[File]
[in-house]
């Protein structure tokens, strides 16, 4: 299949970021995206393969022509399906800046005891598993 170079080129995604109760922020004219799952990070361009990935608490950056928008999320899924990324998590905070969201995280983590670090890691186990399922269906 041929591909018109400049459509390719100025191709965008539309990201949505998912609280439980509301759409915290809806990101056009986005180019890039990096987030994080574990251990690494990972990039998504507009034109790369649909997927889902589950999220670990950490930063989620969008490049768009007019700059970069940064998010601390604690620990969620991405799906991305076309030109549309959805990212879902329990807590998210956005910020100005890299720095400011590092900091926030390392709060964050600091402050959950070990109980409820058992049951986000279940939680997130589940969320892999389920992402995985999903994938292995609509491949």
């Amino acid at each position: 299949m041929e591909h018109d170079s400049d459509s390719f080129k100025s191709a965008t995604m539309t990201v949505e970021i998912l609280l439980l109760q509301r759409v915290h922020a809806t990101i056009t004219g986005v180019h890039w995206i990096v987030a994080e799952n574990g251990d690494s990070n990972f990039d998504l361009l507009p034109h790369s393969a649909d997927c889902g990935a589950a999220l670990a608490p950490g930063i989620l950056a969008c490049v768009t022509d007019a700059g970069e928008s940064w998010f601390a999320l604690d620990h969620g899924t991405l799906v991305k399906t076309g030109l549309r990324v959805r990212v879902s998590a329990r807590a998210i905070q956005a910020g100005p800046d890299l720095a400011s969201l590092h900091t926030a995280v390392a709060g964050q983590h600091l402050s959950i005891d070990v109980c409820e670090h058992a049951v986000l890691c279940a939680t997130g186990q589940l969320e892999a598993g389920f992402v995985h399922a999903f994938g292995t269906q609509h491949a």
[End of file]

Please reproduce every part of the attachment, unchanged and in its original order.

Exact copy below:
[in-house]
């Protein structure tokens, strides 16, 4: 299949970021995206393969022509399906800046005891598993 170079080129995604109760922020004219799952990070361009990935608490950056928008999320899924990324998590905070969201995280983590670090890691186990399922269906 041929591909018109400049459509390719100025191709965008539309990201949505998912609280439980509301759409915290809806990101056009986005180019890039990096987030994080574990251990690494990972990039998504507009034109790369649909997927889902589950999220670990950490930063989620969008490049768009007019700059970069940064998010601390604690620990969620991405799906991305076309030109549309959805990212879902329990807590998210956005910020100005890299720095400011590092900091926030390392709060964050600091402050959950070990109980409820058992049951986000279940939680997130589940969320892999389920992402995985999903994938292995609509491949």
């Amino acid at each position: 299949m041929e591909h018109d170079s400049d459509s390719f080129k100025s191709a965008t995604m539309t990201v949505e970021i998912l609280l439980l109760q509301r759409v915290h922020a809806t990101i056009t004219g986005v180019h890039w995206i990096v987030a994080e799952n574990g251990d690494s990070n990972f990039d998504l361009l507009p034109h790369s393969a649909d997927c889902g990935a589950a999220l670990a608490p950490g930063i989620l950056a969008c490049v768009t022509d007019a700059g970069e928008s940064w998010f601390a999320l604690d620990h969620g899924t991405l799906v991305k399906t076309g030109l549309r990324v959805r990212v879902s998590a329990r807590a998210i905070q956005a910020g100005p800046d890299l720095a400011s969201l590092h900091t926030a995280v390392a709060g964050q983590h600091l402050s959950i005891d070990v109980c409820e670090h058992a049951v986000l890691c279940a939680t997130g186990q589940l969320e892999a598993g389920f992402v995985h399922a999903f994938g292995t269906q609509h491949a």